The fact that there is still such a huge disparity in pay is a scandal. What does the European Commission or Mr Salmond have to say about this matter? They need to get ont he job.

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This information is flagged up fairly regularly but little seems to be being done to close the pay gap. Personally, I still think this stems from men still being perceived as the breadwinners in the family and therefore, needing to earn more.

The whole pay differential issue is totally archaic and needs to be addressed but there is still great secrecy surorunding peoples' actual earnings. One study a few years back showed that gaining accurate information about salary levels could be difficult, as men tended to inflate their actual earnings, when asked directly. :lol:

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This information is flagged up fairly regularly but little seems to be being done to close the pay gap. Personally, I still think this stems from men still being perceived as the breadwinners in the family and therefore, needing to earn more.

The whole pay differential issue is totally archaic and needs to be addressed but there is still great secrecy surorunding peoples' actual earnings. One study a few years back showed that gaining accurate information about salary levels could be difficult, as men tended to inflate their actual earnings, when asked directly. :lol:

It is pretty amazing that there has been so little done about the pay differential, harper.

I've been trying to think about whether I prefer a male or female boss but I think at the end of the day it just depends upon the individual. I've had rotten bosses of both sexes and good ones. Nowadays I just hope that I'll never have another boss.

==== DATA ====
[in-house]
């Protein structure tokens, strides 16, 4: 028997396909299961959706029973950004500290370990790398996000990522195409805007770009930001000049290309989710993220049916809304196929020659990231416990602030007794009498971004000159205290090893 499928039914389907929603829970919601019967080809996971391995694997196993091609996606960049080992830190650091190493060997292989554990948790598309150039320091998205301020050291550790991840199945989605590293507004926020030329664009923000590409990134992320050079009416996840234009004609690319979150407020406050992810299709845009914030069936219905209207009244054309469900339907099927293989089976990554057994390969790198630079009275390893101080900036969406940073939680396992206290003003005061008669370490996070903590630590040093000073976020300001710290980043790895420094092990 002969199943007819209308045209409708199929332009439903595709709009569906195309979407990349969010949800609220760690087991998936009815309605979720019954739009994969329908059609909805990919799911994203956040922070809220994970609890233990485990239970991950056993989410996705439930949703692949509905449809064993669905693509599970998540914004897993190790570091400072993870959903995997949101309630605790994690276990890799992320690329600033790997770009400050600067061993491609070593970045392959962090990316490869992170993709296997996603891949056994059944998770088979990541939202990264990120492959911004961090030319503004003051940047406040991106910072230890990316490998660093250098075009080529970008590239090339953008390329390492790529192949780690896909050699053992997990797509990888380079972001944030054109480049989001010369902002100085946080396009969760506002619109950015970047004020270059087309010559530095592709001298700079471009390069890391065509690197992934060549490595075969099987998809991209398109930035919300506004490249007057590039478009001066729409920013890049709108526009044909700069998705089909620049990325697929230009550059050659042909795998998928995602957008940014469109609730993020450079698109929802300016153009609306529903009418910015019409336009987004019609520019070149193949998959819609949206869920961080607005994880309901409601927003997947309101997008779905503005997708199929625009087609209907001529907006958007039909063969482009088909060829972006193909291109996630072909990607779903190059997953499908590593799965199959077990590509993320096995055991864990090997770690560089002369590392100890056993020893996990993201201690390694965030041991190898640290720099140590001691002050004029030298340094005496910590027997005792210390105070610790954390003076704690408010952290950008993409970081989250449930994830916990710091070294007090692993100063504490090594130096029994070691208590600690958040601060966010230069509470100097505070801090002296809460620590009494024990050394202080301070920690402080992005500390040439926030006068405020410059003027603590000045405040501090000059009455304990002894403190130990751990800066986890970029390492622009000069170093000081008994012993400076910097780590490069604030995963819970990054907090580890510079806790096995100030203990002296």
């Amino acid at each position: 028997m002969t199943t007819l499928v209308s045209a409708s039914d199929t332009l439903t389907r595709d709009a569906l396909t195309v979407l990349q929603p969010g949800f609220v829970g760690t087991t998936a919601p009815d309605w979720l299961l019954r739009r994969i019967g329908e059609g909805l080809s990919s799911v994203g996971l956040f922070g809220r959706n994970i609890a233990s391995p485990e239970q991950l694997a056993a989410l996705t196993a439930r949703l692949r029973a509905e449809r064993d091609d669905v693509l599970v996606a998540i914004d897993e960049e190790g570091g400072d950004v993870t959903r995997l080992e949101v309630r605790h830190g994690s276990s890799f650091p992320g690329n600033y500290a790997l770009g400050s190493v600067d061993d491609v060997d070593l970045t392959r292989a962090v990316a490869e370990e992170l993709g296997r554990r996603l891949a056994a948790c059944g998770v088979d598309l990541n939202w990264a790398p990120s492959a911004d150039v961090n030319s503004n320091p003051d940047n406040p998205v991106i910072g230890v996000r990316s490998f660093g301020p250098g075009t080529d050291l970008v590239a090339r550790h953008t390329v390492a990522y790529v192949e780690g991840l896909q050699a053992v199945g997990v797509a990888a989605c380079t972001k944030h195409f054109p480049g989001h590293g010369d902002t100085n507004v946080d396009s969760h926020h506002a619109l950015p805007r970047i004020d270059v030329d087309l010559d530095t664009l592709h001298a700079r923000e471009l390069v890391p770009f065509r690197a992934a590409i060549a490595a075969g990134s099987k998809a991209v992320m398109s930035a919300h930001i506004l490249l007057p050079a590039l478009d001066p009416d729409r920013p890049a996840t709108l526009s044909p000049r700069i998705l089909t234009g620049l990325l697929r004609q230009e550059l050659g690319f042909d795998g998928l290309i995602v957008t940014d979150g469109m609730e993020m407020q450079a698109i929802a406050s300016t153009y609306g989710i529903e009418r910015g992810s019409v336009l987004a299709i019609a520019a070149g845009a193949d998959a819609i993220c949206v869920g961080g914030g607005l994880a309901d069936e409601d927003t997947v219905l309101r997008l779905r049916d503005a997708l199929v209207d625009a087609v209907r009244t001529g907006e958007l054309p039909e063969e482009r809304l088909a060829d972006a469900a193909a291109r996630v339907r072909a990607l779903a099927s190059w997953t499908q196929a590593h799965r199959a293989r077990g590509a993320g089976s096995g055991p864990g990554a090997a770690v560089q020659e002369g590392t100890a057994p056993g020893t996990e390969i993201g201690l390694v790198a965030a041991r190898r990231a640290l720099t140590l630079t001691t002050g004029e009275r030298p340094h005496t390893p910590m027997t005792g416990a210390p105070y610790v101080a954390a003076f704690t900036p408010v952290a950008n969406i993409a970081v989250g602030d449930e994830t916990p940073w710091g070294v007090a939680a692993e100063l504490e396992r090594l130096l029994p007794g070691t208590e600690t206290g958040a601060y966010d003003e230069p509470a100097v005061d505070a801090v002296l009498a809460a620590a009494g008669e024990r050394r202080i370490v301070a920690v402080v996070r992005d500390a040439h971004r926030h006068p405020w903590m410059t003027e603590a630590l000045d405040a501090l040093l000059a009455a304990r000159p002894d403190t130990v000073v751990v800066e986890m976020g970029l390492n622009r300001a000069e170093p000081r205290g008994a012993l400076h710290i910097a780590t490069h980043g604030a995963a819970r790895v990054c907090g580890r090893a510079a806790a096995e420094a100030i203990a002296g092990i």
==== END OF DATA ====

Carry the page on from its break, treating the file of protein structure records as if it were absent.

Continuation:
Although, I hope the women catch up regarding there pay in less than 100 years. :rolleyes:

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Another averaging report, comparing ftes and using the differences brought about by women who choose to work part time or take career breaks for childcare.

Also from that same story but failed to be highlighted by many observors

......'However, Ruth Lea, economist for the Arbuthnot Banking Group, said older women were paid less because many chose not to focus on their careers.

'The fact that younger women are paid more than men is a clear sign that there is no discrimination against women,' she said.

'In many cases women choose children at the expense of their careers, and I am fed up with people lecturing them that they are wrong to do so.'

Women workers are under pressure to give up their jobs because of the growing cost of childcare, according to another study.

Insurers Aviva estimated that around 32,000 women have stopped work over the past year to look after their children full-time.

Some female workers were left with just £120 a month after the costs of childcare and work travel and clothing were considered.

Louise Colley, head of protection at Aviva and the mother of four-year-old twins, predicts even more mothers will stop work.

'Many families with young children face a challenge as they balance their income with the cost of childcare,' she said.